Types of Nipple Discharge

Nipple discharge is the production of fluid from the nipple. The fluid comes from the milk gland ducts that open at the nipple. Most cases of nipple discharge are due to normal, benign conditions and are usually hormone-related. Approximately one third of all women can produce a nipple discharge by gently massaging their breasts. This ‘innocent’ nipple discharge usually comes from multiple ducts in both breasts in pre-menopausal women. Bloodstained discharge from a single duct in one breast can be sinister in nature and may represent an underlying carcinoma.

What Do I Do if I Have Nipple Discharge?

nipple discharge

Women with nipple discharge should consult their family doctor without delay. They may then be referred to a breast specialist who will examine the breasts in more detail. Depending on the number of discharging ducts and the colour of the discharge produced, the specialist may arrange further investigations including microscopic examination of the discharge fluid, an ultrasound scan (if the patient is younger than 35 years) and/or a mammogram (if the patient is older than 35 years).

Occasionally a breast lump is found in a patient presenting with nipple discharge. Such lumps are investigated appropriately. If the microscopic examination and mammography/ultrasound show no worrying features, the patient can then be reassured. Women with blood-stained discharge coming from a single milk gland duct, and showing abnormalities on microscopic examination, will require surgical excision of the discharging duct. The operation to removing a single duct is known as a microdochectomy and is usually performed as a day-case. The removed tissue is sent to the pathology laboratory for further examination. In some centres it is also possible to carry out a camera examination of the nipple duct, which is called mammary ductoscopy. The author has recently introduced this new technology into his practice (Image below).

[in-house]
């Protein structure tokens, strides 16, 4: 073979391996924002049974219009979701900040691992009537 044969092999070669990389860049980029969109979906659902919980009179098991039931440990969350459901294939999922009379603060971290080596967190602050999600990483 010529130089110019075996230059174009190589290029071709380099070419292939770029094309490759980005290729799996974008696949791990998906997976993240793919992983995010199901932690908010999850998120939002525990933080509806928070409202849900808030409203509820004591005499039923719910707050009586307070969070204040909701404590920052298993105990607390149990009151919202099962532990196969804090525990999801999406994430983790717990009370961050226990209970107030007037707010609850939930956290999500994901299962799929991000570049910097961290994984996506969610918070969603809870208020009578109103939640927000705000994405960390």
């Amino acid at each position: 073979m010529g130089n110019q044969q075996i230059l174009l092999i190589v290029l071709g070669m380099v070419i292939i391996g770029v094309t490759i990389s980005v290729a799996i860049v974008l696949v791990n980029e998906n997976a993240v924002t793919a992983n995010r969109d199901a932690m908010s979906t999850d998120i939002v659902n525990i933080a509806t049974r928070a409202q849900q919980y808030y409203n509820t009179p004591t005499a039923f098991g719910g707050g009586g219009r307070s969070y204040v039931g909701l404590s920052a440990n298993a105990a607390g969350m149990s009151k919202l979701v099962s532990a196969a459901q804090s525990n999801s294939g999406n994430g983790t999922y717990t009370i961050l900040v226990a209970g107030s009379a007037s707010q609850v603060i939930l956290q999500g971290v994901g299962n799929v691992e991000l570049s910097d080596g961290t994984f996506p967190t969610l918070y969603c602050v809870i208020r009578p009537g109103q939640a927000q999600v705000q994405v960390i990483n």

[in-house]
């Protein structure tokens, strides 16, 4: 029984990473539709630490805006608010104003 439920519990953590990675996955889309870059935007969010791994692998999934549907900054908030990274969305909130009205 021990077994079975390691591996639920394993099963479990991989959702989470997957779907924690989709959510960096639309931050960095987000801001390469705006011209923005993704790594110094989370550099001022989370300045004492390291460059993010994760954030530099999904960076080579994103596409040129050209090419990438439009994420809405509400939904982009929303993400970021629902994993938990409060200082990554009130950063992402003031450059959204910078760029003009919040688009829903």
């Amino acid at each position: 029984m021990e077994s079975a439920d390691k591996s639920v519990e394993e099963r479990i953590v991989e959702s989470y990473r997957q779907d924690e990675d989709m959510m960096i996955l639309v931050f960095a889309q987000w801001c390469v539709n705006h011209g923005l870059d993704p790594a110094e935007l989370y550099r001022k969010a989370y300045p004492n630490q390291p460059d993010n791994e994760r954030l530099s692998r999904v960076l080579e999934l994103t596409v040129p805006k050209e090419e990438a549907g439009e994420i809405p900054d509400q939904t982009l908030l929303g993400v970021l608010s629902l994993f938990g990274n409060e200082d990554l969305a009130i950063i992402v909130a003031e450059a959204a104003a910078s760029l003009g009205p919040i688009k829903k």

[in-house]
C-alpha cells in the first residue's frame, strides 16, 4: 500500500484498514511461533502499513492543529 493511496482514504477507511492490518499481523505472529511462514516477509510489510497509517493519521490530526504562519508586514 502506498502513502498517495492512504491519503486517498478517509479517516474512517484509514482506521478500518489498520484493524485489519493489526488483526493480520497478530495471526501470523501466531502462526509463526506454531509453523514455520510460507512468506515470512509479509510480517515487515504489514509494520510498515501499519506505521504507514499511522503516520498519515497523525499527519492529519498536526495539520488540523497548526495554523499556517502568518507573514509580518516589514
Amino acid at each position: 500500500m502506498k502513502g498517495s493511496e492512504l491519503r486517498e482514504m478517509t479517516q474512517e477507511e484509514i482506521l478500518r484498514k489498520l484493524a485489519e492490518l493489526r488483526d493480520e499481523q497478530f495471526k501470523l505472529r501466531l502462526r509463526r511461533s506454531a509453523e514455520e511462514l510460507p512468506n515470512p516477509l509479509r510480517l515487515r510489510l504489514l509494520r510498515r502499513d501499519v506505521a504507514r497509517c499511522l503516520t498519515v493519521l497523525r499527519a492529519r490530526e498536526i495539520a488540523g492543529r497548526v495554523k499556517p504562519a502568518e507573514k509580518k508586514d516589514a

Clear discharge arising from multiple milk gland ducts is usually normal. It does not require treatment unless it becomes troublesome or associated with abnormal microscopy or mammography, when surgery may be considered. The operation consists of the total removal of all the ducts draining into the nipple. The main risks of the procedure include the death of the nipple tissue (uncommon) and the reduced sensitivity of the nipple area (in one third of cases). Such complications should be weighed against the severity and inconvenience of the symptoms.


What Does a Milky Discharge Mean?

Milky discharge through the nipple, called galactorrhoea, is normal during and within 2 years after pregnancy. Milky discharge occurring outside pregnancy can be caused by an imbalance of the hormone prolactin, which controls milk production. A small gland in the brain called the pituitary gland produces prolactin. Tumours arising in this gland may cause excessive amounts of prolactin to be released into the bloodstream, thus stimulating the breast tissue to release a milky discharge. A brain scan may be required to look for tumours in the pituitary gland. Pituitary tumours are usually benign and are easily treated with drugs or by surgery. If prolactin levels are within normal limits, the patient can be reassured that the discharge is likely to improve without further intervention.

Other Causes of Nipple Discharge

Inflammation and dilatation of the nipple duct Benign tumour of the nipple duct Breast cancer
Called periductal mastitis/duct ectasia
Pain and nipple inversion are common
More common in smokers
Improved by stopping smoking and by antibiotics
Surgery if persistent
Called intraductal papilloma
Single-duct blood-stained discharge
Treated by surgical removal
No follow-up is required
Non-invasive (DCIS) type
Does not usually spread
Mastectomy is required as it is close to the nipple
Surgical treatment is curative (98%)
Breast Ductoscopy under Local Anaesthesia
Breast Ductoscopy under Local Anaesthesia

For more information on papillomas from articles written by Professor K Mokbel

https://www.ncbi.nlm.nih.gov/pmc/articles/PMC1524964/ and https://www.ncbi.nlm.nih.gov/pmc/articles/PMC1395317/

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